The model shop at Stanford’s Product Realization Lab (PRL) is expected to be operational May 18 following last month’s fire, according to PRL co-director Craig Milroy. The Apr. 23 blaze caused the Stanford Fire Marshal to briefly close the model shop, and led to machinery damage and an almost month-long repair process before classes can resume work there.
“[The restoration] is taking longer than anyone would want,” Milroy said. “But [the University is] just doing a phenomenally good job of dealing with us and helping us get back in shape.”
“Basically they’ve gone in and they’ve cleaned every surface in the shop, getting any smoke and water damage off of it they could,” Milroy added. “They’ve sealed the room up and pumped it full of ozone for two days…to get rid of that smoke smell, and then the painters and the floor people are going to come in.”
The second room in the model shop is already done with that part of the process, so today at about noon the shop will be reopened, although the machines won’t all be operational. Milroy intends to closely examine the machines with a millwright this afternoon.
“We’re trying to figure out which ones are damage beyond repair, which ones need repair and which ones survived just fine,” Milroy said. “It’s mostly an issue of water damage, as opposed to any other kind of damage.”
In a woodshop, the equipment isn’t usually lubricated with oil, like in a machine shop, because of the oil and wood dust. The dry lubricant isn’t water repellant.
“Already on Sunday morning the staff had started to deal a little bit with that damage and the cleaning crew also tried to deal with that damage and correct some of it,” Milroy said. “But they’ve had to cover all the equipment back up for the other cleaning process to take place.”
The shop’s table saw, which was right next to the fire, was out of commission after suffering water damage and relatively severe heat damage that could have impacted its safety systems.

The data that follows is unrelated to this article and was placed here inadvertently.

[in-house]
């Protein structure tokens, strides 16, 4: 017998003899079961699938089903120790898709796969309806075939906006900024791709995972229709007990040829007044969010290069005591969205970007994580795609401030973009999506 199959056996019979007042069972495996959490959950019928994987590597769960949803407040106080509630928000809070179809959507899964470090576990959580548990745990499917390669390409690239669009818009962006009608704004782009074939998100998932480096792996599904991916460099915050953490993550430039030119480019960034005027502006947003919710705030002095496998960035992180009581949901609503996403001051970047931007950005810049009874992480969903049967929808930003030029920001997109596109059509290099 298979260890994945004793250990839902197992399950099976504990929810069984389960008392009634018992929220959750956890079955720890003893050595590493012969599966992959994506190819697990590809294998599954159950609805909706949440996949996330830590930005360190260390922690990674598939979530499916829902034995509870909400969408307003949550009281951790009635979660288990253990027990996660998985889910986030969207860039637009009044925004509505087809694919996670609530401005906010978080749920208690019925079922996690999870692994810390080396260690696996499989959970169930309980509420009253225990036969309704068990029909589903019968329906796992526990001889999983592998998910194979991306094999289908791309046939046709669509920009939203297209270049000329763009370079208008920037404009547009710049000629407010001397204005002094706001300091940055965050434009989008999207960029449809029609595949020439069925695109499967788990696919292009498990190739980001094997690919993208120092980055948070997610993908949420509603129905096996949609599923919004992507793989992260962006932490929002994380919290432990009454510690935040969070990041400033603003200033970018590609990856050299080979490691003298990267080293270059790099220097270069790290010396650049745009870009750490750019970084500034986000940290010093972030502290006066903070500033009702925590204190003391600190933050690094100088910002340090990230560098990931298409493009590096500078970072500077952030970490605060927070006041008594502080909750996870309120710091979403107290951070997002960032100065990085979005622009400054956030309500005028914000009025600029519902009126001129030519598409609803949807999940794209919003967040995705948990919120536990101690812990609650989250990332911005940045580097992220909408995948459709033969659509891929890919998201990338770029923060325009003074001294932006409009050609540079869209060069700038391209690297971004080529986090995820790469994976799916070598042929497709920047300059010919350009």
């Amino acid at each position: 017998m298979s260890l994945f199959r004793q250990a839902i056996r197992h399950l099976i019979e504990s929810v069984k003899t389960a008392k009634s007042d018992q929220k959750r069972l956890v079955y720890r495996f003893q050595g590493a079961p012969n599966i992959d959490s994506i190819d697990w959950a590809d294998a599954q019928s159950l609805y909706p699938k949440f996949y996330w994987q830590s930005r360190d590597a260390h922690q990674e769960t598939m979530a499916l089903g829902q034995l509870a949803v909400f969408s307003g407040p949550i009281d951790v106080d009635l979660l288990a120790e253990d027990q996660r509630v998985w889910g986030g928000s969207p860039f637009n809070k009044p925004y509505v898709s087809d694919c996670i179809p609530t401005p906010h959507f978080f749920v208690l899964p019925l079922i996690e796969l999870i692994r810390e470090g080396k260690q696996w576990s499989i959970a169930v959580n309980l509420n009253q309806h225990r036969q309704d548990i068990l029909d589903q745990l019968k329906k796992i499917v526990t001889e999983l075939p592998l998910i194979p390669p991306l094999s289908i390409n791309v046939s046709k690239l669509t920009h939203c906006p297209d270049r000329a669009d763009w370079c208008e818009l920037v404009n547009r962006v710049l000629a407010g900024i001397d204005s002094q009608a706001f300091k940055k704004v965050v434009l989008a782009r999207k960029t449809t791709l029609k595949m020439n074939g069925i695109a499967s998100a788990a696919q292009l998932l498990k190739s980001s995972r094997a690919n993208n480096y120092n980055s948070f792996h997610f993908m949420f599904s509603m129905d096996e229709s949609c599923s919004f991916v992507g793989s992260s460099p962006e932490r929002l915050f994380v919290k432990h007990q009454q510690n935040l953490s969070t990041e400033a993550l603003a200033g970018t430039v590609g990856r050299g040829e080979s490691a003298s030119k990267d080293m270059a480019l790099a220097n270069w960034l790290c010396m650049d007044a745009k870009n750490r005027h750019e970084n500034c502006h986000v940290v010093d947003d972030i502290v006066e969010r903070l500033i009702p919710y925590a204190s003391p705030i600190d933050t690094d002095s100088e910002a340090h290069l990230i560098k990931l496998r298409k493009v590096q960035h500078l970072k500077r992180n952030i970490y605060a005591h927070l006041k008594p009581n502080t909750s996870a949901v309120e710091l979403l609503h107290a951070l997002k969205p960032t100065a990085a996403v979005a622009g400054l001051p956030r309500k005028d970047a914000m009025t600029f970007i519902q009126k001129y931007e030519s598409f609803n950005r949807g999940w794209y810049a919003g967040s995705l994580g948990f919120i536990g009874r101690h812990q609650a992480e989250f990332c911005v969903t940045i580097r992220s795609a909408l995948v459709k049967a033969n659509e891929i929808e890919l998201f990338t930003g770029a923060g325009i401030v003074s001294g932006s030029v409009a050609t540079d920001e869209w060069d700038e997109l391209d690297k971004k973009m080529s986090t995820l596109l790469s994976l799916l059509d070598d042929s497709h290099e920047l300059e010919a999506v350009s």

“That’s a saw we really want running in excellent condition,” Milroy said.
He said that the University recognized this need and permitted the purchase of another saw. The new table saw will cost $4,200 plus tax, Milroy said.
Some equipment, including the band saws and the wood lathe, are more straightforward machines that do not need to be in pristine condition. Other pieces of equipment include two disc sanders, a belt sander and spindle sander, all of which were doused with water but still turn on. The extent of their internal rust damage is unclear.
“The sprinklers didn’t completely put that fire out, but damped it down quite a bit,” Milroy said.
When the firefighters arrived, they put out the remaining flames, but as part of the process added water and spread it to the floor in the second room, which otherwise only suffered smoke damage. Restoration and repairs began in earnest afterwards.
“The facilities people came in and said, ‘Okay, we need to get this shop up and running right away; it’s a teaching facility,’” Milroy said. “And so they started contracting with other groups to get the cleaning done.”
Since the fire, workers have looked at floor damage, painters have been lined up for next week and the Environmental Health and Safety (EH&S) department came to do a hazard analysis.
Meanwhile, classes have seen some minor disruptions but none of them have had to radically change curriculum mid-stream.
One course, called “The Chair” and taught through the Department of Art and Art History, was using the PRL’s model shop and welding room. Although it was not previously planned, they have been able to work in the Art and Art History department’s sculpture lab and the PRL’s machine shop.
Another class, “Computer-Aided Product Creation,” is working in the foundry and requires so-called “pattern boards,” but since the model shop equipment was down, they had to contract with an outside firm to cut the pieces.
“Knock on wood, I think with a little readjustment everyone’s worked out pretty well,” Milroy said.
“I think the disturbance has been as minimal as it could be,” he added. “The University’s done a fantastic job of getting us back up and running.”
After the Apr. 23 fire and the death of an undergraduate at a Yale machine shop, EH&S is reviewing safety practices and policy with the PRL.
“Any time there’s an accident like this, you’d be foolish not to review the standard procedures in place and say, ‘could we have prevented this’ and ‘what could we do in the future to keep it from happening again,” Milroy said. “And we do that all the time, not just when there’s a disaster. We go through reviews of our procedures at least every year. I don’t think anything major’s going to change.”
One slight change, however, is the addition of a few pointers about fire prevention.
After the Yale incident, there is a “need to maintain vigilance,” Milroy said.
“As people start to use the shop, they probably get a little more calm and relaxed about using stuff and it’s our job to make sure we don’t let our guard down, know that there’s a lot of potential things that could happen and we want to minimize all those,” he added.